The gardens surrounding the Shrines of the Bab and Baha’u’llah in Israel are open to the public at designated times and they are visited by more than one million guests every year! In 2008, these unique structures and gardens were inscribed on the UNESCO’s World Heritage List in recognition of their “outstanding universal value” as holy places and places of pilgrimage for followers of the Baha’i Faith.
As a precautionary measure and in compliance with health regulations regarding the coronavirus, the Shrines and their surrounding gardens have been closed. However, www.ganbahai.org.il, which is the official public website for visitor information to these holy places has just launched a new gallery of images and videos, including historical ones, so you can visit these special places from home. You can see them all here: http://gallery.ganbahai.org.il/
Baha'u'llah's bed in the Mansion of Bahji, located just outside of Akko, Israel. (Photo: Bahai.us via Flickr)
In the early hours of 29 May 1892, Baha’u’llah, the Founder of the Baha’i Faith, passed away in the Mansion of Bahji (located just outside of the prison city of Akko in present day Israel), where He had been a prisoner for nine years. Baha’is around the world commemorate the day of Baha’u’llah’s passing as one of the nine holy days where work should be suspended, and it is known to Baha’is as ‘The Ascension of Baha’u’llah’.
Just after sunset on the day He passed away, Baha’u’llah was buried in a simple room in a house next to the Mansion of Bahji, turning it into the holiest place on earth for Baha’is and making it the place where Baha’is the world over turn towards in prayer, and come from all corners of the earth to pay their respects as Pilgrims.
As I join fellow Baha’is around the world in commemorating the Ascension of Baha’u’llah, I am reminded of the fortune we as Baha’is have in knowing that Baha’u’llah’s successorship was made so explicit, and as a result, this has protected us from schisms. Compared to the passing of other Messengers of God, this is what has made the Baha’i Faith truly unique: The fact that for the first time in history, the founder of a world religion had made His successorship explicitly clear to His followers. Continue reading
Pictured to the right is the Seat of the Universal House of Justice and on the left is the International Teaching Centre building. Both are located on Mt. Carmel in Haifa, Israel. (Photo: Iain Simmons via Flickr)
For centuries, the Holy Land has been recognised as sacred for Judaism, Christianity and Islam.
Moses and Jesus established their religions there, and Muhammad visited on His night journey and ascension.
But how did this land on the shores of the Mediterranean come to be associated with the Baha’i Faith, a religion born in Persia, more than 1500 kilometers away? Continue reading
Holy Recollections is a new film by young Californian Baha’i Ian Huang, and some of you may recognize him from his part in Mohsen Makhmalbaf’s recent film about the Faith called The Gardener.
Ian Huang’s film is a very personal documentary where he shares with the audience his reflections on the time he spent as a volunteer in the Baha’i Holy places in Israel, and his narrative is interwoven with the beautiful images of the Baha’i gardens and Holy Places.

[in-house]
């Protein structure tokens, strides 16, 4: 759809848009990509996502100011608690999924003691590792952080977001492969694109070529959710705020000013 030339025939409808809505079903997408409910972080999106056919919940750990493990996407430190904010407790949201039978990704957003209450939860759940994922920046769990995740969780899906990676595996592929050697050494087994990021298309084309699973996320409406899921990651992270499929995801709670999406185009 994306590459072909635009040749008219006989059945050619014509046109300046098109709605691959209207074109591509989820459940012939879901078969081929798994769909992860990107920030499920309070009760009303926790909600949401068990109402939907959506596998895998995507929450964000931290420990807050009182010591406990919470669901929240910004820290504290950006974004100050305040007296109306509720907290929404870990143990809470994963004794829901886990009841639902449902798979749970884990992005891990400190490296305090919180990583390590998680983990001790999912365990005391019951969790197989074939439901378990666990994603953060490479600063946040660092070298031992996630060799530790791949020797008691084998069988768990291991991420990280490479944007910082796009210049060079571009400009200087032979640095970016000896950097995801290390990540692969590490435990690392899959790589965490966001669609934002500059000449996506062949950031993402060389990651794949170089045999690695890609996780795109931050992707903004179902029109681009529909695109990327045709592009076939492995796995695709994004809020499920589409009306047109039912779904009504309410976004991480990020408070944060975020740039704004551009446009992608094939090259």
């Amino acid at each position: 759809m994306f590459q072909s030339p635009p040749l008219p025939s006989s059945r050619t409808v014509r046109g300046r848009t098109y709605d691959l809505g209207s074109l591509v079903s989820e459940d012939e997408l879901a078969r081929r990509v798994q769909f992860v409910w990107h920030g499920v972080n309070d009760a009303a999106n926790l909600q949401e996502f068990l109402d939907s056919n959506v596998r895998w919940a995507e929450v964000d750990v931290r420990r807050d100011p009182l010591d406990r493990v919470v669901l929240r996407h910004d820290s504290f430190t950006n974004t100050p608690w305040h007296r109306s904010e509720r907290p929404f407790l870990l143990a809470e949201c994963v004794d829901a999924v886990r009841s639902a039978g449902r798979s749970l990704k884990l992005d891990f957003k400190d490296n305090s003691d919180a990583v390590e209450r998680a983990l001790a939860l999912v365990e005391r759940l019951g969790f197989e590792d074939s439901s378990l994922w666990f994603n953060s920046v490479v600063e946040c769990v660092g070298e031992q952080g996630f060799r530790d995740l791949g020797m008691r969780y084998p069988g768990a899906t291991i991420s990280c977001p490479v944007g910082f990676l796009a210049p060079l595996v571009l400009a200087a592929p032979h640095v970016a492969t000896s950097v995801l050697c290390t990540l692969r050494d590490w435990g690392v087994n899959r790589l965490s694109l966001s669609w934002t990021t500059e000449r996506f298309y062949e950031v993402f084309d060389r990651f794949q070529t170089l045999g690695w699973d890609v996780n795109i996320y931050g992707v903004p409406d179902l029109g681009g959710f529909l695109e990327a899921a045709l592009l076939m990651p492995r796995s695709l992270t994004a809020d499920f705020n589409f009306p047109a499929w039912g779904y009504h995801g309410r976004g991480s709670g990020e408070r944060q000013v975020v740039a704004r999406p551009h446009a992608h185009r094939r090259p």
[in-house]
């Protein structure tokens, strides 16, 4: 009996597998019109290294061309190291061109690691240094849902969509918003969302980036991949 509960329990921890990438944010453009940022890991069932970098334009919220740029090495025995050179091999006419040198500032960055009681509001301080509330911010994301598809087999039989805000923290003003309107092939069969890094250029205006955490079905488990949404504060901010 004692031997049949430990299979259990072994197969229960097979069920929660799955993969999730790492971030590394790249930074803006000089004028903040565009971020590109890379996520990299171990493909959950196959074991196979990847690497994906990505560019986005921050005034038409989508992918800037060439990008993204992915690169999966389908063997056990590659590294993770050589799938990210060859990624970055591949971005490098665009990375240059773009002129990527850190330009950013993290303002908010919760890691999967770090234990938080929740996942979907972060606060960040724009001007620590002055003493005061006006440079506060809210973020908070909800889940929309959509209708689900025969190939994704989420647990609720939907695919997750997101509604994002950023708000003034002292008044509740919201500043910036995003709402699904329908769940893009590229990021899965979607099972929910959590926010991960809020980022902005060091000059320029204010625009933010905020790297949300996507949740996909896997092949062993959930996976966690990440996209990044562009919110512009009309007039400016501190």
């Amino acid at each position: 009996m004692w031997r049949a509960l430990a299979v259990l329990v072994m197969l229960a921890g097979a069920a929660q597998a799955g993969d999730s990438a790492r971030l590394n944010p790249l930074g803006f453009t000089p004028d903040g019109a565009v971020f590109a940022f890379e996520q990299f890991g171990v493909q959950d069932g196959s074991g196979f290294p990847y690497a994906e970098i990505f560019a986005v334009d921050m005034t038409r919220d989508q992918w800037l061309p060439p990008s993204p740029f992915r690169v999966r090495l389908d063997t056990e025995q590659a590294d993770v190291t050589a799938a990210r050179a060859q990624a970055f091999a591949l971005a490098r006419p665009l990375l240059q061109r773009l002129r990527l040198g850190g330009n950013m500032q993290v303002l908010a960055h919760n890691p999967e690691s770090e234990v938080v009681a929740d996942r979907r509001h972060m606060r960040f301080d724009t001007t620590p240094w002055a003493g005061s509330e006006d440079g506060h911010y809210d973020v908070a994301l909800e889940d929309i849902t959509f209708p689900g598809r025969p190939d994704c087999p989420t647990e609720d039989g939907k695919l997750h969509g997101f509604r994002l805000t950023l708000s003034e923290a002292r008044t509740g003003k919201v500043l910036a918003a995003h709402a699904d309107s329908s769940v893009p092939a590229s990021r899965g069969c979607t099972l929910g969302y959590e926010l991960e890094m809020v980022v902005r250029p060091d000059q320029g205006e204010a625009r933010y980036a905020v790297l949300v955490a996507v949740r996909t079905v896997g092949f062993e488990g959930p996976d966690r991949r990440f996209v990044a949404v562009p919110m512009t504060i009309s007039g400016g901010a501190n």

I decided to catch up with Ian to find out more about Holy Recollections and his experiences in the Holy Land: Continue reading
The Mansion of Bahji, located in Akka (Acre), Israel, is the home where Bahá’u’lláh, the founder of the Bahá’í Faith died in 1892. The Shrine of Bahá’u’lláh, is located next to this mansion. (Photo courtesy Iain Simmons via Flickr).
From the earliest times, pilgrimage has been a cherished part of human life, be it individual or collective. Whether it was the ancient Greeks making the arduous journey to Delphi to consult the Oracle, or the Frankish knights and their kings making crusade to “free” Jerusalem, Hindus making the journey to Varanasi to immerse themselves in the sacred waters of the Ganges or Buddhists to Kandy in Sri Lanka to revere the sacred tooth relic of Lord Buddha, many and diverse are the reasons for which men and women have undertaken the journey of pilgrimage, with its attendant trials and tests.
In the Bahá’í context, pilgrimage is a law ordained by Bahá’u’lláh in the Most Holy Book, the Kitáb-i-Aqdas. In this Book, Bahá’u’lláh prescribes that all Bahá’ís who are able should strive to make pilgrimage to one of the two Great Houses, i.e. the House of the Báb in Shíráz and the House of Bahá’u’lláh in Baghdád. However, after the passing of Bahá’u’lláh, ‘Abdu’l-Bahá designated the Shrine of Bahá’u’lláh at Bahjí as a place of pilgrimage, and stated that it is “obligatory” to visit these places “if one can afford it and is able to do so, and if no obstacle stands in one’s way”. Today, Bahá’ís make their pilgrimage at the invitation, and as honoured guests, of the Supreme Body of the Bahá’í Faith, the Universal House of Justice. The Shrines and other holy places are located in and around the cities of Haifa and ‘Akká in the Holy Land.
But what, our friends may ask, is the act of pilgrimage itself? What rites or rituals are involved? Before I continue, I should make it clear that each individual experiences their pilgrimage differently, and it is very personal. While sharing my thoughts and experiences in this post, it is not my intention to set certain expectations or a prescription of how people should feel while experiencing pilgrimage. My aim is to simply share some of my own thoughts and experiences in an attempt to answer, as simply as possible, the common question of “What is Baha’i pilgrimage?” Continue reading